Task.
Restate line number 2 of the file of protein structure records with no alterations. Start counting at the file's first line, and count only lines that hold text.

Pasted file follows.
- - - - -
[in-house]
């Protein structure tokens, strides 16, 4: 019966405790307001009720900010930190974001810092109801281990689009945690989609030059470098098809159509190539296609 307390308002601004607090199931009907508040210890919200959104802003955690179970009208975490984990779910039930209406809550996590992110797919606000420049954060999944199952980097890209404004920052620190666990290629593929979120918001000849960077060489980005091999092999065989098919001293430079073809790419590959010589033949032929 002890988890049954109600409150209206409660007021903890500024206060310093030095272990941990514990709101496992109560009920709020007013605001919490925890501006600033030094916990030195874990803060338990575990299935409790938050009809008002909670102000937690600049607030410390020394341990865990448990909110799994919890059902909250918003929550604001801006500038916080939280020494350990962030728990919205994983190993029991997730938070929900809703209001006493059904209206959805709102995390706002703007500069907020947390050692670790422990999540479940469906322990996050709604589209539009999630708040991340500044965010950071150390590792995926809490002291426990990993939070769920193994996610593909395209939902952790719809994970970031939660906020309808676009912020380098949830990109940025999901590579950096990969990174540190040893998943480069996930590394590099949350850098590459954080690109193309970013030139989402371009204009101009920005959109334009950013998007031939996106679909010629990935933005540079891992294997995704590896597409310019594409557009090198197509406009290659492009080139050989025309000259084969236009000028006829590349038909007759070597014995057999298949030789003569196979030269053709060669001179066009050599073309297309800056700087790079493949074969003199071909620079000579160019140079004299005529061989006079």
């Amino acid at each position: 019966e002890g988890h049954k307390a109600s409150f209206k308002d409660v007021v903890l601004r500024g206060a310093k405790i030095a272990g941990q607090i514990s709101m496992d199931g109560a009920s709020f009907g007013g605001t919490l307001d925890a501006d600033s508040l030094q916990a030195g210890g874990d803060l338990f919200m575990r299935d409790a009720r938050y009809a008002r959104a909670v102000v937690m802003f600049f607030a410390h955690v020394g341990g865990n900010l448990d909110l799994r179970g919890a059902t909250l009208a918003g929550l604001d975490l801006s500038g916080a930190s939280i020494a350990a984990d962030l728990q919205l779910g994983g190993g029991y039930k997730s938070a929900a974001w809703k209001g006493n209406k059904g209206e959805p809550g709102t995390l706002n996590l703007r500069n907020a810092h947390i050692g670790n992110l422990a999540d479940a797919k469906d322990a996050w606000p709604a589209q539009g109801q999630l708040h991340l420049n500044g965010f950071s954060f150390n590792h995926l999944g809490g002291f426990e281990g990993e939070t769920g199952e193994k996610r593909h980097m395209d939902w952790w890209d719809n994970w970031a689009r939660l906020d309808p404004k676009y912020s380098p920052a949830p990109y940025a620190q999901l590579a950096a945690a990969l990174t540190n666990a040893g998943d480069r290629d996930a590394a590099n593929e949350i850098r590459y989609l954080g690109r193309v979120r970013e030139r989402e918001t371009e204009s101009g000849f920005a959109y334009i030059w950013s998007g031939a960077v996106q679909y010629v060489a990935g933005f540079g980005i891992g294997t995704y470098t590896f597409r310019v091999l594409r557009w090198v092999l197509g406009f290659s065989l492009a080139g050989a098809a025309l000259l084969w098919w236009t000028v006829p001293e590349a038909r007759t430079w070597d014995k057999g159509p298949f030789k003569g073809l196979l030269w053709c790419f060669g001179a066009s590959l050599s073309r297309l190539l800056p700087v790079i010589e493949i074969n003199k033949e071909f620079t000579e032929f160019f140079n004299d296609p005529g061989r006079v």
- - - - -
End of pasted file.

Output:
């Protein structure tokens, strides 16, 4: 019966405790307001009720900010930190974001810092109801281990689009945690989609030059470098098809159509190539296609 307390308002601004607090199931009907508040210890919200959104802003955690179970009208975490984990779910039930209406809550996590992110797919606000420049954060999944199952980097890209404004920052620190666990290629593929979120918001000849960077060489980005091999092999065989098919001293430079073809790419590959010589033949032929 002890988890049954109600409150209206409660007021903890500024206060310093030095272990941990514990709101496992109560009920709020007013605001919490925890501006600033030094916990030195874990803060338990575990299935409790938050009809008002909670102000937690600049607030410390020394341990865990448990909110799994919890059902909250918003929550604001801006500038916080939280020494350990962030728990919205994983190993029991997730938070929900809703209001006493059904209206959805709102995390706002703007500069907020947390050692670790422990999540479940469906322990996050709604589209539009999630708040991340500044965010950071150390590792995926809490002291426990990993939070769920193994996610593909395209939902952790719809994970970031939660906020309808676009912020380098949830990109940025999901590579950096990969990174540190040893998943480069996930590394590099949350850098590459954080690109193309970013030139989402371009204009101009920005959109334009950013998007031939996106679909010629990935933005540079891992294997995704590896597409310019594409557009090198197509406009290659492009080139050989025309000259084969236009000028006829590349038909007759070597014995057999298949030789003569196979030269053709060669001179066009050599073309297309800056700087790079493949074969003199071909620079000579160019140079004299005529061989006079």